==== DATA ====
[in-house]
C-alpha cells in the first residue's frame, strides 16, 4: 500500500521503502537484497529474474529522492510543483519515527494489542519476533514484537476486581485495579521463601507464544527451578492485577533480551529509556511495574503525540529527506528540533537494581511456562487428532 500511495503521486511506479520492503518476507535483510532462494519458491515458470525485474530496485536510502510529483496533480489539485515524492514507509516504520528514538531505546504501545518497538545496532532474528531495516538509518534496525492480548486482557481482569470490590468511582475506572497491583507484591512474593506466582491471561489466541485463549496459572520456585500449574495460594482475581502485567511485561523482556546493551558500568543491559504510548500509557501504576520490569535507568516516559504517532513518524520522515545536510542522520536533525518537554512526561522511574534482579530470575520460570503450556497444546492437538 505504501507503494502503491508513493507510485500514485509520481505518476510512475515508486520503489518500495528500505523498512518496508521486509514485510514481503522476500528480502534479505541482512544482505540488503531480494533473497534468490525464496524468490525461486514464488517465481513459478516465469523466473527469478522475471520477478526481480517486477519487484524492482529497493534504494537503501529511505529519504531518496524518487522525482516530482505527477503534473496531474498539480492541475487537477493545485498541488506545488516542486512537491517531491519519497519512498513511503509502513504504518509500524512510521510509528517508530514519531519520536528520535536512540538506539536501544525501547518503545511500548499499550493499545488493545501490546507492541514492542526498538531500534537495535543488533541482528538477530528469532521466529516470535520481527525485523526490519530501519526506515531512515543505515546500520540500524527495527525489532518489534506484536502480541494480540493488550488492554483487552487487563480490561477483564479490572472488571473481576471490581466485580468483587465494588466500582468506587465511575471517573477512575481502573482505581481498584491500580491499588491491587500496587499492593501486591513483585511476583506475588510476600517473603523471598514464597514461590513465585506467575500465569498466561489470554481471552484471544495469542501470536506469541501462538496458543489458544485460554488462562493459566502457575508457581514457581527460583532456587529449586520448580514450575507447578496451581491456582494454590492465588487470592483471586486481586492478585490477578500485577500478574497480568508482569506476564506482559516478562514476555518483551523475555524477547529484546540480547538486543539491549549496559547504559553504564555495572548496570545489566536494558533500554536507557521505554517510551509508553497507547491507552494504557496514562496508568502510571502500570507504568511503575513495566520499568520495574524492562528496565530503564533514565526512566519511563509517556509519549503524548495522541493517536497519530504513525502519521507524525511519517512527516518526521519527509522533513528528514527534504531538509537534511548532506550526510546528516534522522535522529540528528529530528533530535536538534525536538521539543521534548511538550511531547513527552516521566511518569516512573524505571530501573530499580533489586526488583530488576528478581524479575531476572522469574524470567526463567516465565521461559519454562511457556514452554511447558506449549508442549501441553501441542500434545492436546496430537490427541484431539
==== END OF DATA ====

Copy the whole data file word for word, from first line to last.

[in-house]
C-alpha cells in the first residue's frame, strides 16, 4: 500500500521503502537484497529474474529522492510543483519515527494489542519476533514484537476486581485495579521463601507464544527451578492485577533480551529509556511495574503525540529527506528540533537494581511456562487428532 500511495503521486511506479520492503518476507535483510532462494519458491515458470525485474530496485536510502510529483496533480489539485515524492514507509516504520528514538531505546504501545518497538545496532532474528531495516538509518534496525492480548486482557481482569470490590468511582475506572497491583507484591512474593506466582491471561489466541485463549496459572520456585500449574495460594482475581502485567511485561523482556546493551558500568543491559504510548500509557501504576520490569535507568516516559504517532513518524520522515545536510542522520536533525518537554512526561522511574534482579530470575520460570503450556497444546492437538 505504501507503494502503491508513493507510485500514485509520481505518476510512475515508486520503489518500495528500505523498512518496508521486509514485510514481503522476500528480502534479505541482512544482505540488503531480494533473497534468490525464496524468490525461486514464488517465481513459478516465469523466473527469478522475471520477478526481480517486477519487484524492482529497493534504494537503501529511505529519504531518496524518487522525482516530482505527477503534473496531474498539480492541475487537477493545485498541488506545488516542486512537491517531491519519497519512498513511503509502513504504518509500524512510521510509528517508530514519531519520536528520535536512540538506539536501544525501547518503545511500548499499550493499545488493545501490546507492541514492542526498538531500534537495535543488533541482528538477530528469532521466529516470535520481527525485523526490519530501519526506515531512515543505515546500520540500524527495527525489532518489534506484536502480541494480540493488550488492554483487552487487563480490561477483564479490572472488571473481576471490581466485580468483587465494588466500582468506587465511575471517573477512575481502573482505581481498584491500580491499588491491587500496587499492593501486591513483585511476583506475588510476600517473603523471598514464597514461590513465585506467575500465569498466561489470554481471552484471544495469542501470536506469541501462538496458543489458544485460554488462562493459566502457575508457581514457581527460583532456587529449586520448580514450575507447578496451581491456582494454590492465588487470592483471586486481586492478585490477578500485577500478574497480568508482569506476564506482559516478562514476555518483551523475555524477547529484546540480547538486543539491549549496559547504559553504564555495572548496570545489566536494558533500554536507557521505554517510551509508553497507547491507552494504557496514562496508568502510571502500570507504568511503575513495566520499568520495574524492562528496565530503564533514565526512566519511563509517556509519549503524548495522541493517536497519530504513525502519521507524525511519517512527516518526521519527509522533513528528514527534504531538509537534511548532506550526510546528516534522522535522529540528528529530528533530535536538534525536538521539543521534548511538550511531547513527552516521566511518569516512573524505571530501573530499580533489586526488583530488576528478581524479575531476572522469574524470567526463567516465565521461559519454562511457556514452554511447558506449549508442549501441553501441542500434545492436546496430537490427541484431539